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Academics

Philosophy

Questions that don’t have easy answers arise in every career and every industry. Studying philosophy gives you the tools necessary to ask and pursue them. In the Department of Philosophy, faculty members prepare you to present complex ideas clearly, evaluate opposing viewpoints, and craft careful and creative arguments. In addition to teaching students to think critically, philosophy challenges you to examine the ethical contours of everyday life. Whether studying accounting and finance or communications and management, the study of philosophy is crucial to developing the well-balanced, responsible leaders of tomorrow.

Course Offerings

Ancell on the Value of Truth in a Liberal Society

To what extent should a liberal government be based on truth? Freedom of thought and expression are hallmarks of a liberal society. But to have such freedoms, people must be allowed to believe and express things that are false. At the same time, a liberal society cannot flourish if lies and falsehoods pervade public discourse. Liberal societies thus have a complex, and at times, conflicting, relationship with the value of truth. Assistant Professor Aaron Ancell explores that relationship in his contribution to a collection of essays published by the Brookings Institute that explores the value of truth in governance from a diverse array of cultural and intellectual traditions.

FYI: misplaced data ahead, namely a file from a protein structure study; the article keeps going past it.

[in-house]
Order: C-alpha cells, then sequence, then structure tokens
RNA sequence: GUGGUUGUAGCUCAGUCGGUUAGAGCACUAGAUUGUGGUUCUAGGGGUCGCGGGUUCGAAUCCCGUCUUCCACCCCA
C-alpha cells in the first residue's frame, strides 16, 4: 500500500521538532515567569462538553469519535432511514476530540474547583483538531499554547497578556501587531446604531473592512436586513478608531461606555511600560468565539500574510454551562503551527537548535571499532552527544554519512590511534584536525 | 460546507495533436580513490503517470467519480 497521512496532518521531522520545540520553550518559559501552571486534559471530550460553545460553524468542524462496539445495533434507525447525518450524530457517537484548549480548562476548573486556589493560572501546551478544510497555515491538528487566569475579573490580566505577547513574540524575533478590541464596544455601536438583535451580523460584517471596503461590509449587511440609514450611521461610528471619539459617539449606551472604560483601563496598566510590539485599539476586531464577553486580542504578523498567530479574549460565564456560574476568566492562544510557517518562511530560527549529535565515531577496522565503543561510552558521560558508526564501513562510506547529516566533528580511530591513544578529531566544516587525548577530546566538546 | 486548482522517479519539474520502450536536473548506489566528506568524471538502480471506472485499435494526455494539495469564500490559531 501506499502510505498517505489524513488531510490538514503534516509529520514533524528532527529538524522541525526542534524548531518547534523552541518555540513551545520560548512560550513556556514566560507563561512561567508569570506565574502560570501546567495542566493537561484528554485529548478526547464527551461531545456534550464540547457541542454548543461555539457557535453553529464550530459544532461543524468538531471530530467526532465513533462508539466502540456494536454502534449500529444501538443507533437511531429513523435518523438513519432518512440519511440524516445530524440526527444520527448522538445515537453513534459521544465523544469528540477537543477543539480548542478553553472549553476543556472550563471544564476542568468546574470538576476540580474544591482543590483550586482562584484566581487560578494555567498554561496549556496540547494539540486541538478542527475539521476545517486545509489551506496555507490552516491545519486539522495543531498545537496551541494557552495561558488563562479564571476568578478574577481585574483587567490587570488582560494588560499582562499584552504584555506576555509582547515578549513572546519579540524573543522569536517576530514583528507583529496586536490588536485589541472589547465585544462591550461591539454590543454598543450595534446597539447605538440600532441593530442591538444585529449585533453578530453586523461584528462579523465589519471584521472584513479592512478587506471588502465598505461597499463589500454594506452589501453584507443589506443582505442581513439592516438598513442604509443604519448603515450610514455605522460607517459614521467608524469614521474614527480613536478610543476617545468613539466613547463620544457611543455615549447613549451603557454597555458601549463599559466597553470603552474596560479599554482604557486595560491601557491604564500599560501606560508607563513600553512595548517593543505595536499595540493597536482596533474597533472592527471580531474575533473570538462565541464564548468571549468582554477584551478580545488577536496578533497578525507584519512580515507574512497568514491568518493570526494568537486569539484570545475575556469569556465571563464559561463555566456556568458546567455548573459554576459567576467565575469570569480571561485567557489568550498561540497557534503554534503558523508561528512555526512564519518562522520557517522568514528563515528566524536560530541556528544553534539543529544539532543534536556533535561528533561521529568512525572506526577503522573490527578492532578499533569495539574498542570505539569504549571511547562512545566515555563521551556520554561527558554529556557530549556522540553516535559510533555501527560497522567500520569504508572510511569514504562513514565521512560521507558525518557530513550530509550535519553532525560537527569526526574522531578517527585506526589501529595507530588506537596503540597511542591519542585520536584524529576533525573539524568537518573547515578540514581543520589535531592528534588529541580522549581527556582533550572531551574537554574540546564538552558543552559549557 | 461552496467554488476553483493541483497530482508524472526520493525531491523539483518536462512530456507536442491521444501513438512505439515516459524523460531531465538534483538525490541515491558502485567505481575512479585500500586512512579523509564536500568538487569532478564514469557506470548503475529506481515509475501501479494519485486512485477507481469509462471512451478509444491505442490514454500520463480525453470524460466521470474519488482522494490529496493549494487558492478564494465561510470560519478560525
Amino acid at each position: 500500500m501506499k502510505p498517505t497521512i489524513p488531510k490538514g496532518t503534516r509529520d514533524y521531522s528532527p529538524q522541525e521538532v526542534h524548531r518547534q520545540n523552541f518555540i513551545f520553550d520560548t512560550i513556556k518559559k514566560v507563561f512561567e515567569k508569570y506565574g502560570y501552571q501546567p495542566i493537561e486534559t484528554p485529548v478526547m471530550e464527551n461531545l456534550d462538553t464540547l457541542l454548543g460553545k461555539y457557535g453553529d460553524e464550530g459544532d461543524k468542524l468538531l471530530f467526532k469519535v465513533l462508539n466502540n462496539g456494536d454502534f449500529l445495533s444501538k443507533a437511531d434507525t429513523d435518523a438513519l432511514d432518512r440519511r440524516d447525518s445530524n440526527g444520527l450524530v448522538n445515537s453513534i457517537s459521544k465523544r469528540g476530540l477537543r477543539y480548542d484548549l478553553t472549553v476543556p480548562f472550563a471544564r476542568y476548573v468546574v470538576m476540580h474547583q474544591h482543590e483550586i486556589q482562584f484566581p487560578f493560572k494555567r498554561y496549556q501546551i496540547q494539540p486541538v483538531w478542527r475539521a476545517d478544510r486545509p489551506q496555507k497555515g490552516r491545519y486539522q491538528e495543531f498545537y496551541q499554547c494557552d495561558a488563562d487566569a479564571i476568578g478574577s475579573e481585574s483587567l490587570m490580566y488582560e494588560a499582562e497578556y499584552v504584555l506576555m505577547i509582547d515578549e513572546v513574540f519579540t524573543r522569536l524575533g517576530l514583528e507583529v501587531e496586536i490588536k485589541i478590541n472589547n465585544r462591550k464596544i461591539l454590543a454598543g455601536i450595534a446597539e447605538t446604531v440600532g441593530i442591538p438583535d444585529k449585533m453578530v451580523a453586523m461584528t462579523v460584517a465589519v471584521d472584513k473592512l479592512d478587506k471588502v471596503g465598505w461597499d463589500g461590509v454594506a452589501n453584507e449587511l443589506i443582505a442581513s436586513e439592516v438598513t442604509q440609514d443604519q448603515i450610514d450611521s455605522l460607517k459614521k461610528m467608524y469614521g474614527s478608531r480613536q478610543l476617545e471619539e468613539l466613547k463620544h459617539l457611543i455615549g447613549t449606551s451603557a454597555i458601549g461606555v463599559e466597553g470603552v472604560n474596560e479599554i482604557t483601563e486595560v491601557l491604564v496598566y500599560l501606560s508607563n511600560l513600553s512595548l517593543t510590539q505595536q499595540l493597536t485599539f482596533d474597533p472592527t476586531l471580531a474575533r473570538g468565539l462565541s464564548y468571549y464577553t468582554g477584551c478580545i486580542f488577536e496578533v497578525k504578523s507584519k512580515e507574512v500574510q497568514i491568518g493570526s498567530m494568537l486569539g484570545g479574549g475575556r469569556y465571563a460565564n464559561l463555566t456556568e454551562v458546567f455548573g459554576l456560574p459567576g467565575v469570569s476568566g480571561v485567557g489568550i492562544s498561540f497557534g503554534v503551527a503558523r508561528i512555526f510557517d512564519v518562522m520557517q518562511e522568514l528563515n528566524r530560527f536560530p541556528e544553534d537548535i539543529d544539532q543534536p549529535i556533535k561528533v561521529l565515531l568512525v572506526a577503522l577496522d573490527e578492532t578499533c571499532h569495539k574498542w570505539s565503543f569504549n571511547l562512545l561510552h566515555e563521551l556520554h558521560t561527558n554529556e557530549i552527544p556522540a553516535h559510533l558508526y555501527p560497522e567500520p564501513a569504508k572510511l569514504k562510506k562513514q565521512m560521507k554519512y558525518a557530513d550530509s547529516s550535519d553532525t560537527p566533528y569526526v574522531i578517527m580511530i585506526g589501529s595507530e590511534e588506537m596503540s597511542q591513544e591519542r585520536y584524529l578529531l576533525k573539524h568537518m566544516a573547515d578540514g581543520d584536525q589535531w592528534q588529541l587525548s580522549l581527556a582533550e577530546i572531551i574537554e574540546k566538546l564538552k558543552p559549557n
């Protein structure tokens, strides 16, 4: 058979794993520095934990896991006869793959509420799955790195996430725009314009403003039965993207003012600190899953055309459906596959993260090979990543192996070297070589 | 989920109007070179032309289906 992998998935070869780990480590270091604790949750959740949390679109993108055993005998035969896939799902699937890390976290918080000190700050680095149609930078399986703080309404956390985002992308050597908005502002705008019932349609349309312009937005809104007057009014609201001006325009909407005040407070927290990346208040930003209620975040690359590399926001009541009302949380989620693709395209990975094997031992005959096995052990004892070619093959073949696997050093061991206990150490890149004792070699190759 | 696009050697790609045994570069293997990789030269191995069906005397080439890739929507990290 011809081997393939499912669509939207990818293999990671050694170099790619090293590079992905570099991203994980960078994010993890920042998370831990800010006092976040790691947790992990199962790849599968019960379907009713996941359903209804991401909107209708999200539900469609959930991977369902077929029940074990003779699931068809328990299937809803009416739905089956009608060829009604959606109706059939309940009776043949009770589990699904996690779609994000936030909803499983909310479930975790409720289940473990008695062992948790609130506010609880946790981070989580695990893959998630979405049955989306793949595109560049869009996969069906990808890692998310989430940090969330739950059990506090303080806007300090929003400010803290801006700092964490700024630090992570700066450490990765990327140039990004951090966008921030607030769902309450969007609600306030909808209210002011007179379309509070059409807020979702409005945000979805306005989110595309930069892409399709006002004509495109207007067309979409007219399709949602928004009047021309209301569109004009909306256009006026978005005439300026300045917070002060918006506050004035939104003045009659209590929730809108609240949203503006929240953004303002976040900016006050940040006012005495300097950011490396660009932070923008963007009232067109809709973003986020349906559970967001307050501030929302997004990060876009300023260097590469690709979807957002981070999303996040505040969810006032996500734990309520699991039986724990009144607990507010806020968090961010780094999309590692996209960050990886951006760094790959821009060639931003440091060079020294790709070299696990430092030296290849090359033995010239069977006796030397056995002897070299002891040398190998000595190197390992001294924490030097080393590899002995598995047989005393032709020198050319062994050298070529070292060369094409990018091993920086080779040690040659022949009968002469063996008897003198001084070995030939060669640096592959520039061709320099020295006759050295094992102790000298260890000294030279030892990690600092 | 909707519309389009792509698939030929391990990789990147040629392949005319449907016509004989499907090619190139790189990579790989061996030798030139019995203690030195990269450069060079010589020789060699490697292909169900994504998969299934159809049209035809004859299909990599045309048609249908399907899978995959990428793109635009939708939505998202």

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Seemann on Social Cognition

How do you make sense of others’ observed actions? Traditionally, this question forms one aspect of the so-called “problem of other minds”. In recent years, and motivated by discoveries in psychology, two radically different ways of answering the question have emerged. One approach takes it that only bodily movement is observable and that inferential work is required to find out what mental state causes or explains someone’s observed behavior. The rival view proposes that understanding others begins with social interaction in which embodied mentality is directly shared. Axel Seemann argues that these two approaches are not in fact incompatible and that each has something valuable to contribute to a full account of how we come to understand what people do.

 

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Moriarty Publishes Book in Business Ethics

Professor Jeffrey Moriarty’s book Business Ethics: A Contemporary Introduction has been published by Routledge. This book explores a variety of issues, such as the value and limits of markets, ethics in advertising, employee privacy, fair pay, health and safety, meaningful work, corporate political activity, corporate social responsibility, and the constellation of issues that attend international business.

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Campbell on the Good Life and the Good Death

What makes for a good death, and how does this fit with our best accounts of the good life? In his recent article “Well-Being and the Good Death,” Assistant Professor Stephen Campbell seeks to shed light on these questions. He argues that many of the things people commonly recognize as impacting the quality of a death—such as where one dies, one’s company in death, and the cause of death—are not adequately accommodated by the most popular and widely discussed theories of well-being and the good life. This fact points toward some needed reforms in our way of understanding the good life.

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Contact

Axel Seemann
Department Chair 
Smith Technology Center 104
781.891.2241
aseemann@bentley.edu

Stephen Campbell 
LSM Coordinator (Ethics & Social Responsibility)
Adamian Academic Center 117
781.891.2869
scampbell@bentley.edu

Annette Wong
Senior Academic Coordinator
Adamian Academic Center 109
781.891.2240
awong@bentley.edu